Imported liquefied natural gas (LNG) is the fastest growing source of natural gas in the United States and will continue to be so in the years ahead, according to a FERC staff overview of the market last Thursday. However, some energy traders are concerned that LNG playing the savior roll is a stretch as they say cargoes destined for the United States are being diverted to other countries with higher natural gas prices.
In 1996, the United States imported 40.3 Bcf of LNG from two terminals, representing less than two-tenths of a percent of domestic gas supply, but the Energy Information Administration (EIA) expects LNG imports to set a record of 855 Bcf by the end of this year, representing a 47% increase over 2006 levels, the staff of the Federal Energy Regulatory Commission (FERC) said.
A 20% increase is expected in 2008, with imports totaling just over 1 Tcf, or 2.8 Bcf/d. This would represent 4.5% of U.S. gas supply, according to FERC. While domestic gas production is expected to grow at an annual rate of only 0.4% between now and 2025, LNG imports are likely to increase at an annual rate of 10.2% during that time period, accounting for 17% of domestic gas supply by 2025, staff noted.
FERC said the growth in U.S. imports is due to two factors -- higher natural gas prices in the U.S. compared to the rest of the world, and the nation's enormous storage capacity.
LNG regasification in the United States has increased from 1.5 Bcf/d to 6 Bcf/d since the start of the decade. An estimated 6.2 Bcf of regasification capacity is expected to be added in 2008, followed by a 3.4 Bcf/d increase in 2009, FERC said. By the end of the decade, the United States will see its regasification capacity increase by 10 times the amount that was available in 2000, the agency noted.
At the same time, LNG liquefaction capacity in the Atlantic Basin will almost triple to just over 10 Bcf, according to FERC. While U.S. regasification capacity is expanding faster than liquefaction capacity, FERC staff said this should enable the United States to take further advantage of situations where the price differential favors importers bringing LNG to the United States.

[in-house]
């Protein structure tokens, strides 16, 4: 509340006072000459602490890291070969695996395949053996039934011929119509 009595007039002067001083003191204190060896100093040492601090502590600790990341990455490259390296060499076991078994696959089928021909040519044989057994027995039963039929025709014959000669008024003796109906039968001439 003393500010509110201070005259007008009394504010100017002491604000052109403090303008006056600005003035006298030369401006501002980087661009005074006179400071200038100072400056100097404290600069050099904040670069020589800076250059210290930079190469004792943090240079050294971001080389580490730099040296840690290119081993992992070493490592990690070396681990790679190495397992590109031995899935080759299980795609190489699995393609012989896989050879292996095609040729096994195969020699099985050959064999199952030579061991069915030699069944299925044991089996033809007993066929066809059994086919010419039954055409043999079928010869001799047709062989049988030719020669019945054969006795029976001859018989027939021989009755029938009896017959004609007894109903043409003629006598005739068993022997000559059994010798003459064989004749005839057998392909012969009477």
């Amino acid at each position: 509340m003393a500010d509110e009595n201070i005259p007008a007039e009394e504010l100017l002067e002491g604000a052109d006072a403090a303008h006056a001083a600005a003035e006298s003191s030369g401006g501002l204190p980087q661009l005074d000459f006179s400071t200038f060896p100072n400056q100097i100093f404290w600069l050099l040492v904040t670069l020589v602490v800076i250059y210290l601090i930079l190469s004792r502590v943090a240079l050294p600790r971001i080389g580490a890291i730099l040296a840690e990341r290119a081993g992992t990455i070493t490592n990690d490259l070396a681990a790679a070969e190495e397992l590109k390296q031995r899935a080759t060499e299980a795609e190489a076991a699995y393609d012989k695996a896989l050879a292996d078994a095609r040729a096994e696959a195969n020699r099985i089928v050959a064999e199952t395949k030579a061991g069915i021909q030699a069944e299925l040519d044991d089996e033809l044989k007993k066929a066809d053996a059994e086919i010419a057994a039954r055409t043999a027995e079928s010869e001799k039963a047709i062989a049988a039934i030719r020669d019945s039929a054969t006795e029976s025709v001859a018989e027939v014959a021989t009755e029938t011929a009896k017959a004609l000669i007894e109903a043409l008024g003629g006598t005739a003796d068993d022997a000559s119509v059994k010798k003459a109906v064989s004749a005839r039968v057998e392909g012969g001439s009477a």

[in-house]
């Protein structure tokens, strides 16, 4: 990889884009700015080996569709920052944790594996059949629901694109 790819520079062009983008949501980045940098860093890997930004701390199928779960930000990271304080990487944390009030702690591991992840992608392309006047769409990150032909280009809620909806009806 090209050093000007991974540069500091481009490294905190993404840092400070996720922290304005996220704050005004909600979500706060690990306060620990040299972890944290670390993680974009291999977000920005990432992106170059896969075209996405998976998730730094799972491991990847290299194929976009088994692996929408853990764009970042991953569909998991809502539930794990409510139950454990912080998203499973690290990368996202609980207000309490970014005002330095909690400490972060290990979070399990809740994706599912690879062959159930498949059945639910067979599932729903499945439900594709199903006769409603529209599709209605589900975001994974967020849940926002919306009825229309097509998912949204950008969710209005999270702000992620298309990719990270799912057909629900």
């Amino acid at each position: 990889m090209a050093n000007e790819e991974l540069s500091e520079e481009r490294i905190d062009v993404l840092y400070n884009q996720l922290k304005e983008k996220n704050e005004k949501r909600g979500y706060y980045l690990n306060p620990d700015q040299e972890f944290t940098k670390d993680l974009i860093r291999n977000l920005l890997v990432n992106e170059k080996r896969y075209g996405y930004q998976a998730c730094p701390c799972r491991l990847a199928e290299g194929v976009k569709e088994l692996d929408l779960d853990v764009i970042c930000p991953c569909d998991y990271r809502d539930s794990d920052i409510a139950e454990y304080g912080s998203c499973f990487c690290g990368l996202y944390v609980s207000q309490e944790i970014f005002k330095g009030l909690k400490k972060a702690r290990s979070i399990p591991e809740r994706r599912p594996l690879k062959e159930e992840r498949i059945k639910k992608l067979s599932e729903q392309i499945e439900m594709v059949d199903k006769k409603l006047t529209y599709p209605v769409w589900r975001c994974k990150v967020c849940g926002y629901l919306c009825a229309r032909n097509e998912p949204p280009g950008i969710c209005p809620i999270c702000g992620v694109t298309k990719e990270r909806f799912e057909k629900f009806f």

FERC staff further noted that liquefaction capacity is rapidly expanding in the Middle East, especially in Qatar. While the Middle East isn't considered part of the Atlantic Basin, these LNG supplies will help to satisfy Atlantic Basin demand, it said.
Despite FERC's assertion that prices in the United States are high enough to attract ample LNG shipments, some within the energy industry are not so sure that is actually happening (see NGI, Sept. 17A; Sept. 17B). Some traders are also pointing to the recent strength in natural gas futures as a sign that the LNG delivery model -- which has been touted so highly over the past 10 years -- could be broken.
"I think the LNG equation needs a closer look here," said a Midwest trader. "I am hearing that a lot of LNG has been ordered, but it is not showing up due to price. The system is based on 'best efforts.' The buyer in the United States is planning on it arriving and then at the last minute it goes to China or somebody else who pays more. Without that gas, that buyer has to reconfigure their whole supply plan. I think that is the real story."
Commercial Brokerage Corp.'s Ed Kennedy agreed, noting he believes it is the faulty thinking that the U.S. will have plenty of supply because of LNG shipments. "LNG is an arbitrage market and the shipments will go to the highest bidder, even if the shipment is already en route," he said. "All of those shipments that we were expecting here in the near term are heading to Japan and China because they need the gas and are willing to pay for it."
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